Scientists have discovered shaded locations within pits on the Moon that always hover around a comfortable 63 °F (about 17 °C). The NASA-funded researchers used data from NASA’s Lunar Reconnaissance Orbiter (LRO) spacecraft and computer modeling.

NASA Spacecraft Finds Pits on the Moon That Always Hover Around a Comfortable Temperature

NASA Spacecraft Finds Pits on the Moon That Always Hover Around a Comfortable Temperature The pits, and caves to which they may lead, would make thermally stable sites for lunar exploration missions. Their comfortable temperatures are in stark contrast to areas at the Moon’s surface, which heat up to around 260 °F (about 127 °C) during the day and cool to minus 280 °F (about minus 173 °C) at night. Lunar exploration remains a part of NASA’s goal to explore and understand the unknown in space, to inspire and benefit humanity. Since pits were first discovered on the Moon in 2009, scientists wondered if they led to caves that could be explored or used as shelters. Besides for the more stable temperatures, the pits or caves could also offer some protection from cosmic rays, solar radiation, and micrometeorites.

NASA Spacecraft Finds Pits on the Moon “About 16 of the more than 200 pits are probably collapsed lava tubes,” said Tyler Horvath, a doctoral student in planetary science at the University of California, Los Angeles, who led the new research, recently published in the journal Geophysical Research Letters. “Lunar pits are a fascinating feature on the lunar surface,” said LRO Project Scientist Noah Petro of NASA’s Goddard Space Flight Center in Greenbelt, Maryland. “Knowing that they create a stable thermal environment helps us paint a picture of these unique lunar features and the prospect of one day exploring them.”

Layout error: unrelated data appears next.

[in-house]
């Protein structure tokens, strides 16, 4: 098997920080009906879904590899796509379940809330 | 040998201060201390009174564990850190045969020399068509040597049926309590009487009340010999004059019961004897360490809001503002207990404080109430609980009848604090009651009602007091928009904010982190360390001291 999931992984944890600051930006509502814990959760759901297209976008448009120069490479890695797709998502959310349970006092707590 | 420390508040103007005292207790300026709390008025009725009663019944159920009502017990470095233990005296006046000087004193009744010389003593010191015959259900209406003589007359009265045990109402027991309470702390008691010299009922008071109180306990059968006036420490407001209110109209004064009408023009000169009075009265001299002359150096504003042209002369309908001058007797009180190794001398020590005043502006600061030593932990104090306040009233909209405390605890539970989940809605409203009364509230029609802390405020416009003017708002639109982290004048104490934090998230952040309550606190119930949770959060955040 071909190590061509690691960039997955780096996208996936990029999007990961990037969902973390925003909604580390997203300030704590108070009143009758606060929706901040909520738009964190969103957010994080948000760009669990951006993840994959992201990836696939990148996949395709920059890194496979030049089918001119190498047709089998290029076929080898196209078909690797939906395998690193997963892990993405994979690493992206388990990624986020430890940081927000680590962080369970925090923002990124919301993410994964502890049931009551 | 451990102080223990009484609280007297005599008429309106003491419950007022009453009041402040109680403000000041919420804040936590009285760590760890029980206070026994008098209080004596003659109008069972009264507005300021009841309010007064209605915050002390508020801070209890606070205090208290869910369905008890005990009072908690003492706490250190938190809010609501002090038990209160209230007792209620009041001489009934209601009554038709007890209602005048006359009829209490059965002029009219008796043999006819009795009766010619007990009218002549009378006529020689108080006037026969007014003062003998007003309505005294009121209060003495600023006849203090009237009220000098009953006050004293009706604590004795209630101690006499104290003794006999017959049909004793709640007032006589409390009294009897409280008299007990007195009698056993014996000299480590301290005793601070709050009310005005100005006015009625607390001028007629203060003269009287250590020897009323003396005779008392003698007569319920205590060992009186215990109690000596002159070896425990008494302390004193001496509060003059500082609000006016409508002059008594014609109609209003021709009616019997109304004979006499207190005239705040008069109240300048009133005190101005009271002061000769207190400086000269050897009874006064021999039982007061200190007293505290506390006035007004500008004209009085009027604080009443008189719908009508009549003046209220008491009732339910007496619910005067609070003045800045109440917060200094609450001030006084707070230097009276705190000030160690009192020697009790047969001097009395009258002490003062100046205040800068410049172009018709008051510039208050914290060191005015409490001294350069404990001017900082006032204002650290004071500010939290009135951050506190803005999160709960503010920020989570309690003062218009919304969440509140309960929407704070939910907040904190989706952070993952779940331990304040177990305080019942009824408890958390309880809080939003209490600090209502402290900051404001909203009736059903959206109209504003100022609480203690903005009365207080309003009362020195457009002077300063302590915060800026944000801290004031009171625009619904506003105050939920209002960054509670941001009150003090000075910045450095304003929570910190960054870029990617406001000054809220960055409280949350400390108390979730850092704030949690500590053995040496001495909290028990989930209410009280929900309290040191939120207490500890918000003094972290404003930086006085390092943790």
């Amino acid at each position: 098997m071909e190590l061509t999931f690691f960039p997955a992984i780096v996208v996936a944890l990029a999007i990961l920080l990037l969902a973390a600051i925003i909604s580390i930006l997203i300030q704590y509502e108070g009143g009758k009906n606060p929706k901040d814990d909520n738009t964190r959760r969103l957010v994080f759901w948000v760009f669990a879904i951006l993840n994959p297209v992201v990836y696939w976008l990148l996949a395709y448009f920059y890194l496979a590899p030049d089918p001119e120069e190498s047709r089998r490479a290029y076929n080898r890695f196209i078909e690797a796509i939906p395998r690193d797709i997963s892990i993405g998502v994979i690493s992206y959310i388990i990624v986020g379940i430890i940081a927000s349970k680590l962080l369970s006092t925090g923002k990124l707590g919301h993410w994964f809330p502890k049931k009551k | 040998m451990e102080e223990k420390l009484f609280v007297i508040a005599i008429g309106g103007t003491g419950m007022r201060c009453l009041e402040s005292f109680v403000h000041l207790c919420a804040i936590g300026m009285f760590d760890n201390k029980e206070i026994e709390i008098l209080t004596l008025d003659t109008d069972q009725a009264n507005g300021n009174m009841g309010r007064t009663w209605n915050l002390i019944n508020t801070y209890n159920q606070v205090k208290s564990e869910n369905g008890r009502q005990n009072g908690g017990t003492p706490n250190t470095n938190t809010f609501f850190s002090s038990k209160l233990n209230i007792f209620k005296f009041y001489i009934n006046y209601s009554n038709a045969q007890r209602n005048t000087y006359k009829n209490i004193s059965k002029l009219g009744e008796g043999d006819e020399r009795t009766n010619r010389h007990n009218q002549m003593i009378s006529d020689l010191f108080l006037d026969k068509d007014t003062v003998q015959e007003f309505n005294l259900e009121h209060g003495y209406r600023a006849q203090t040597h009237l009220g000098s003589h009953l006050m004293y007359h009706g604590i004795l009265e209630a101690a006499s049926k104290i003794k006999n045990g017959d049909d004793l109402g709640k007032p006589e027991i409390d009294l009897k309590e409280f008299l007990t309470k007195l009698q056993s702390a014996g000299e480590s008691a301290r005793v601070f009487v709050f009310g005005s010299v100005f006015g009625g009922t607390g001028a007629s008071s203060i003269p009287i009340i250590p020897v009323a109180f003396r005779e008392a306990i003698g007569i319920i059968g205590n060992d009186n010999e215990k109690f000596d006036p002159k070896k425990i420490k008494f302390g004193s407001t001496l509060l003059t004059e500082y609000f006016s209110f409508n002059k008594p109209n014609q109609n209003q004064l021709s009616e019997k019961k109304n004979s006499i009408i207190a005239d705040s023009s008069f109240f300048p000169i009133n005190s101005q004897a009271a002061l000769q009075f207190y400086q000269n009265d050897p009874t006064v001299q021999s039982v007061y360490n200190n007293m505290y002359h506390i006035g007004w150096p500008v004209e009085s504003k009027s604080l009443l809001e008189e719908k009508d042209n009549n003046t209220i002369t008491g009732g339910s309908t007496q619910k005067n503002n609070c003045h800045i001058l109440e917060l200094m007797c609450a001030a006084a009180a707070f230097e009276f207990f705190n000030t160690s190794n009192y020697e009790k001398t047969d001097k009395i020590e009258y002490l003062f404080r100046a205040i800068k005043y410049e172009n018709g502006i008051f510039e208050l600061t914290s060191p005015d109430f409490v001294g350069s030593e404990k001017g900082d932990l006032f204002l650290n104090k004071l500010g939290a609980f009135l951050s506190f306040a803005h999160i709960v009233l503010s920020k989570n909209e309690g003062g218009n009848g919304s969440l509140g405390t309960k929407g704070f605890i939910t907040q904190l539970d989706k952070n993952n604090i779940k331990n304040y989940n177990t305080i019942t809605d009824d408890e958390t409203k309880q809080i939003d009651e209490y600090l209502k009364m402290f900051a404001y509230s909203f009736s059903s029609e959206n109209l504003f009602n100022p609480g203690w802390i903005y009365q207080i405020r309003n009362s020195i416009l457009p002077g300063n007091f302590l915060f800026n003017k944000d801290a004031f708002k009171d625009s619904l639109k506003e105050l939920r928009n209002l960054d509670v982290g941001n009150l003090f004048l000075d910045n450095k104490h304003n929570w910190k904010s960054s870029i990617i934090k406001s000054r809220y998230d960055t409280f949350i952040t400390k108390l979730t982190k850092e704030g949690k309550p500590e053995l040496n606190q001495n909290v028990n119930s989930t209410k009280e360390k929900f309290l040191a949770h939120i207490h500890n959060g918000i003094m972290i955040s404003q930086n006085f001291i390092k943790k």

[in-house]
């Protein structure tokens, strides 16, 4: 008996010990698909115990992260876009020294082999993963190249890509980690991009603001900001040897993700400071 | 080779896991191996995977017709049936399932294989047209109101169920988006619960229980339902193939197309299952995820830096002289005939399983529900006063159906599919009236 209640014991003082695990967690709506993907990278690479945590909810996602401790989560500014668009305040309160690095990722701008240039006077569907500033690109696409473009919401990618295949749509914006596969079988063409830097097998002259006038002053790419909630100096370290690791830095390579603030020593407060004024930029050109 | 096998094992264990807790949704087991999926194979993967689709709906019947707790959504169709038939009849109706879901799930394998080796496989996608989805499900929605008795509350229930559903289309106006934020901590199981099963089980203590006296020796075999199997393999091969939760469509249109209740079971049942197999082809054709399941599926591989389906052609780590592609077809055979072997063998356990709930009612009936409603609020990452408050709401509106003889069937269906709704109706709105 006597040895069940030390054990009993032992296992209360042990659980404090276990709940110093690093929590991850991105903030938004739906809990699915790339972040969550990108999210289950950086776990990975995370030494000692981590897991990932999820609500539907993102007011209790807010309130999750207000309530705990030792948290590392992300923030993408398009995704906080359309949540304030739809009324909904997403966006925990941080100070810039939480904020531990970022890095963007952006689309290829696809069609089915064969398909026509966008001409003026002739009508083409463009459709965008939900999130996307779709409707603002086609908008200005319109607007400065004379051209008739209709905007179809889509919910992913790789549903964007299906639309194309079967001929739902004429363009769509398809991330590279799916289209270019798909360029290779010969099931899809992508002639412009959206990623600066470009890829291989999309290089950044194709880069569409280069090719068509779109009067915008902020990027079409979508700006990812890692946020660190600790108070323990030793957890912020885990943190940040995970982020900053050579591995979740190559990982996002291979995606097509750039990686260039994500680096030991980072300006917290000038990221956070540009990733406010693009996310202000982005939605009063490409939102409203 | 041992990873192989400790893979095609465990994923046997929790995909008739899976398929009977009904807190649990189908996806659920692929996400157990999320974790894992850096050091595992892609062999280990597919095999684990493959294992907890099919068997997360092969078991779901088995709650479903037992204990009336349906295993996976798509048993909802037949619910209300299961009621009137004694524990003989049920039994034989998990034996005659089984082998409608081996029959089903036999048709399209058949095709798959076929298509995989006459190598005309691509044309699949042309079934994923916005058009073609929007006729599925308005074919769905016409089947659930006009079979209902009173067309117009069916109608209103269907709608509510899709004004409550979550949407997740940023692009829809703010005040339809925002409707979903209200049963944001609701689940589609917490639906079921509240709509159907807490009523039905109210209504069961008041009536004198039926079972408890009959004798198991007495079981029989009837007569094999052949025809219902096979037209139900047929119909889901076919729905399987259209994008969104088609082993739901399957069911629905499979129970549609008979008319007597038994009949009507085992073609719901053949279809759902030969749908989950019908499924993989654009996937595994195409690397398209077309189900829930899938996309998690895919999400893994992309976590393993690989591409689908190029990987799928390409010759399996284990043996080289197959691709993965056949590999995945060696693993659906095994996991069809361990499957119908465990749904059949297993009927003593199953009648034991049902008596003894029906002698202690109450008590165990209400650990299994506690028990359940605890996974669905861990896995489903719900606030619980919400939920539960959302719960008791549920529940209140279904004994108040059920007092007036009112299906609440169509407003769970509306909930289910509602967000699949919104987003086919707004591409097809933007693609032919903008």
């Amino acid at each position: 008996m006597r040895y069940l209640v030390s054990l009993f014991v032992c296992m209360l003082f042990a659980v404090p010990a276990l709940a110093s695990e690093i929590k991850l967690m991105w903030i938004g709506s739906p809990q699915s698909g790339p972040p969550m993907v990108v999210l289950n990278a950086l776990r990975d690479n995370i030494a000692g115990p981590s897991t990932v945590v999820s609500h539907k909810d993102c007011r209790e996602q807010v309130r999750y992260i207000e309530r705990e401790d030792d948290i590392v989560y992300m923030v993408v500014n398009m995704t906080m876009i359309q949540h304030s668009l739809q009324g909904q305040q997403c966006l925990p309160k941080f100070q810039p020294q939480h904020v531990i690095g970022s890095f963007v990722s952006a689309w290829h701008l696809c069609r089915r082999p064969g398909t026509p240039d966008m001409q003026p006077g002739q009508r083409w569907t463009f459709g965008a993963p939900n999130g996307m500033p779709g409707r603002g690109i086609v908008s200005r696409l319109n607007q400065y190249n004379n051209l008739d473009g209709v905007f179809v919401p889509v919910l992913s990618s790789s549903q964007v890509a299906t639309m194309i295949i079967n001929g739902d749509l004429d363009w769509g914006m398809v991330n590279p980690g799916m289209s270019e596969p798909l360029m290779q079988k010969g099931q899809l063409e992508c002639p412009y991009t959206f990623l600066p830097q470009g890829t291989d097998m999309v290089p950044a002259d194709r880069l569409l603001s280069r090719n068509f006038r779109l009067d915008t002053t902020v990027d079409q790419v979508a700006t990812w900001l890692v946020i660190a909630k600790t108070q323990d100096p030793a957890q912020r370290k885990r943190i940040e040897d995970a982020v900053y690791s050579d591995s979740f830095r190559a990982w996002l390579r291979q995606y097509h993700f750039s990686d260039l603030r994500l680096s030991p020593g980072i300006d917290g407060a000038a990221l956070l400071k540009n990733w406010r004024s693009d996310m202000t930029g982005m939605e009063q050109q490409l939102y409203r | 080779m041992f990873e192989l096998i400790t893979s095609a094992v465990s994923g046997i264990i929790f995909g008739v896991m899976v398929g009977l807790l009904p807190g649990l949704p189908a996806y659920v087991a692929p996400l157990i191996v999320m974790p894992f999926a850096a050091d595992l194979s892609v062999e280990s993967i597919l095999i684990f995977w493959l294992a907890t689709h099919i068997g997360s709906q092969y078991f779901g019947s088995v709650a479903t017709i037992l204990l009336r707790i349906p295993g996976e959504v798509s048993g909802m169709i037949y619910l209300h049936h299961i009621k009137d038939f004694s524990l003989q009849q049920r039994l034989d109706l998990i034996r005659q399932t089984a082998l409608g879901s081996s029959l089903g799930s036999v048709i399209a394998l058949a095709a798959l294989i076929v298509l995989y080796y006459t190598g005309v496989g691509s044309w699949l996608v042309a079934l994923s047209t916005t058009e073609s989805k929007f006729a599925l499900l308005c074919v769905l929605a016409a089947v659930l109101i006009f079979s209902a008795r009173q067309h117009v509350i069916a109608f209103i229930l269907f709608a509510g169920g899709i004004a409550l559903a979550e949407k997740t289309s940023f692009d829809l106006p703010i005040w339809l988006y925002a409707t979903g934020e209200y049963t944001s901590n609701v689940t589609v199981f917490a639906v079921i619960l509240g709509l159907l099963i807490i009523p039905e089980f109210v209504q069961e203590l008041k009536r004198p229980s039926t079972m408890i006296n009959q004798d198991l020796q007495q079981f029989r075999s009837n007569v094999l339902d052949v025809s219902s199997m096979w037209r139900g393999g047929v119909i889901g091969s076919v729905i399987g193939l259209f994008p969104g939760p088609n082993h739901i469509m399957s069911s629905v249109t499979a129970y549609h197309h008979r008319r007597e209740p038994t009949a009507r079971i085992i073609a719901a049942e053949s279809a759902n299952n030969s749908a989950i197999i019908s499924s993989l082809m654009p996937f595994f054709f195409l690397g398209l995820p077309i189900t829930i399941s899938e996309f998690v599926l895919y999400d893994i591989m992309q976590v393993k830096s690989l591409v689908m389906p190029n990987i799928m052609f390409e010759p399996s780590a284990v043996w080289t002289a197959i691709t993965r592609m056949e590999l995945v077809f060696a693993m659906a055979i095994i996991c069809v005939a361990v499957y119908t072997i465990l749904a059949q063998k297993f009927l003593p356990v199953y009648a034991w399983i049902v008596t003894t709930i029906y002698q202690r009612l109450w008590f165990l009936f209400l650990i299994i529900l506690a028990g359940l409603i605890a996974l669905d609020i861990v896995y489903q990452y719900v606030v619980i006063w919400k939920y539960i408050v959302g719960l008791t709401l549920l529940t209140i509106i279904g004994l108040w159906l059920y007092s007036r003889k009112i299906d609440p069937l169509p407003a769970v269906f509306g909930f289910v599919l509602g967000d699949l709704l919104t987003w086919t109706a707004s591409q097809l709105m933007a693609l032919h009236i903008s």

Lava tubes, which are also found on Earth, form when molten lava flows beneath a field of cooled lava or a crust forms over a river of lava, leaving a long, hollow tunnel. If the ceiling of a solidified lava tube collapses, it opens a pit that can lead into the rest of the cave-like tube. Two of the most prominent lunar pits have visible overhangs that clearly lead to caves or voids, and there is strong evidence that another’s overhang may also lead to a large cave. “Humans evolved living in caves, and to caves we might return when we live on the Moon,” said David Paige, a co-author of the paper who leads the Diviner Lunar Radiometer Experiment aboard LRO that made the temperature measurements used in the study.

Source: This news is originally published by scitechdaily

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